Hundreds of anti-coal protesters have entered a mine in western Germany to protest the continued extraction and use of fossil fuels
LUETZERATH, Germany — Hundreds of anti-coal activists staged protesters in and around a mine in western Germany on Saturday, demonstrating against the continued extraction and use of fossil fuels in Europe’s biggest economy.
Environmental groups oppose the German government’s decision to allow the mining and burning of coal in the country until 2038, a deadline the activists say is too late to effectively tackle climate change.
Activists, dressed in colored overalls and braving wind and rain, were also protesting the planned destruction of several villages to make way for the expansion of the Garzweiler strip mine, west of Cologne.
An Associated Press reporter witnessed some protesters break through police lines early Saturday before they were detained by officers. Utility company RWE said some protesters also entered coal storage facilities.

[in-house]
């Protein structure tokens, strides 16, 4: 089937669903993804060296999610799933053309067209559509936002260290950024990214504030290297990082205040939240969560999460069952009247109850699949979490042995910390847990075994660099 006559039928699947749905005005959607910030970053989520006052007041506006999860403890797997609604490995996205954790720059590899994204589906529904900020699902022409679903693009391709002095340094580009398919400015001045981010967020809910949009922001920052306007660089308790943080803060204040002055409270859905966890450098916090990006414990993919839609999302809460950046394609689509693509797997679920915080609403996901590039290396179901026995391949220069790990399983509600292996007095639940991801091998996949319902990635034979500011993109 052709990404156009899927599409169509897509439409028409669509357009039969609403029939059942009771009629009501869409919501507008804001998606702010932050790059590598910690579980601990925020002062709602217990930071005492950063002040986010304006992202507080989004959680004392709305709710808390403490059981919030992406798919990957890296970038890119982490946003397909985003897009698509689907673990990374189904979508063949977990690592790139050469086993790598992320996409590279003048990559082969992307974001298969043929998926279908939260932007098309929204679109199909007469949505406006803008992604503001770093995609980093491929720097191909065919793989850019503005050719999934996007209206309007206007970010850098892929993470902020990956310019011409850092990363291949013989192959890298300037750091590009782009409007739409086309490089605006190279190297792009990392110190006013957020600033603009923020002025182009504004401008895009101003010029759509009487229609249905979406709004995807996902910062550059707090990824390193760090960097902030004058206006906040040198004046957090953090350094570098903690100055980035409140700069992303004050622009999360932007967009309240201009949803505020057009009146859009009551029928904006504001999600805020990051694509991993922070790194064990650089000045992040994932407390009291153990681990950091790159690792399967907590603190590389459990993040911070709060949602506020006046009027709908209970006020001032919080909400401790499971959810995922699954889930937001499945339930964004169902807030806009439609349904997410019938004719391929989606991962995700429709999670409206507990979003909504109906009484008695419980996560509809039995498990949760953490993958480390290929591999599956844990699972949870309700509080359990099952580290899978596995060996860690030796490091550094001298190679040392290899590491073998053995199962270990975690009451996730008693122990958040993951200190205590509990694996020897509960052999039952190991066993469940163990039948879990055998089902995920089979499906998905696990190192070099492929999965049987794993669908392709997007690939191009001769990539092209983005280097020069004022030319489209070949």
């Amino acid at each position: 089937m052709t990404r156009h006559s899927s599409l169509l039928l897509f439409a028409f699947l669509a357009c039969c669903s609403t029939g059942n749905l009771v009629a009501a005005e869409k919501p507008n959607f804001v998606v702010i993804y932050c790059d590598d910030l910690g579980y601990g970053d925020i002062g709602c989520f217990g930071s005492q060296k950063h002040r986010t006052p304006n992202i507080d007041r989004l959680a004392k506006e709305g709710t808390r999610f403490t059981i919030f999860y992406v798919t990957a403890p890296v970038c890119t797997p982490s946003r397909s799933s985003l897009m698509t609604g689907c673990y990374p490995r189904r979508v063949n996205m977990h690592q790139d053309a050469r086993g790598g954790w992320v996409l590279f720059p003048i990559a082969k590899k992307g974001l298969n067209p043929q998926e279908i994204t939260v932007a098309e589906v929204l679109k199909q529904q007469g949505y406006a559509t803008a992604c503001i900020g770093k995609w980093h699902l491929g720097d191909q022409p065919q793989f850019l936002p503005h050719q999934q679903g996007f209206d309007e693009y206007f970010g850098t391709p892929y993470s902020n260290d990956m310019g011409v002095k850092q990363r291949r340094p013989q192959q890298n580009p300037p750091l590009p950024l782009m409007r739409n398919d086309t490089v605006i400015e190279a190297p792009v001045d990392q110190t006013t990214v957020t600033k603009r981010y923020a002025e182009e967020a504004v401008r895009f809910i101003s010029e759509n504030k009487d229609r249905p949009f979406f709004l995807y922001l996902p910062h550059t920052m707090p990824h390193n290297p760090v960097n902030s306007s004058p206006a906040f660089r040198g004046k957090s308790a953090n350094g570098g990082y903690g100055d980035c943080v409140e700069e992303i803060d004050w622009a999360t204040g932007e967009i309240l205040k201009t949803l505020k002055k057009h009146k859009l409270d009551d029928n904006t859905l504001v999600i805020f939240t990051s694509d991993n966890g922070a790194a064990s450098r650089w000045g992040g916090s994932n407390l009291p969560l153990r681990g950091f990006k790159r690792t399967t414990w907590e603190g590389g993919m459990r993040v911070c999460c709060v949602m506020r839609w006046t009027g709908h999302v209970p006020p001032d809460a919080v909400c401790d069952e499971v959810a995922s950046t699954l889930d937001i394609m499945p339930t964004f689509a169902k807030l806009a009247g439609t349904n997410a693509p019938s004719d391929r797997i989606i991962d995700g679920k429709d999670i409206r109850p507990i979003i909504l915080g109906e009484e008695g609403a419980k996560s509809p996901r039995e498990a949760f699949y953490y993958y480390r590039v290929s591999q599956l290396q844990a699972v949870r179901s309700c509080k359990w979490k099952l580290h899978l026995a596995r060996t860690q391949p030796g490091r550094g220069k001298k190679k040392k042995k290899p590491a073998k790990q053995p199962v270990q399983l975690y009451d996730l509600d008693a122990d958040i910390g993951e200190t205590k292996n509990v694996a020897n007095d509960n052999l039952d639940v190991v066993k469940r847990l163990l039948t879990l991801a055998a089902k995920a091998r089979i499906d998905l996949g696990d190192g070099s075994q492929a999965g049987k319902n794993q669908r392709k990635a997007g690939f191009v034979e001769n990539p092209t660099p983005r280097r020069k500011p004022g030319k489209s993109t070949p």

Aachen police said they couldn’t immediately provide a number for how many people attended the protests, which were staged at more than a dozen different sites around the vast, open-cast mine.
The campaign group Ende Gelaende said around 3,000 people took part in various activities, including the symbolic reopening of a shuttered bar in the doomed village of Keyenberg.
The Garzweiler mine and nearby power plants have been a focus of protests for several years. Environmentalists say they are among the biggest sources of harmful pollution and greenhouse gas emissions in Europe.
In her weekly video message, German Chancellor Angela Merkel called Saturday for sustainable development, including to confront the threat of global warming.
Merkel cited Germany’s increase in renewable energy production as an example of the measures her country has taken. She did not mention coal mines.
Frank Jordans reported from Berlin.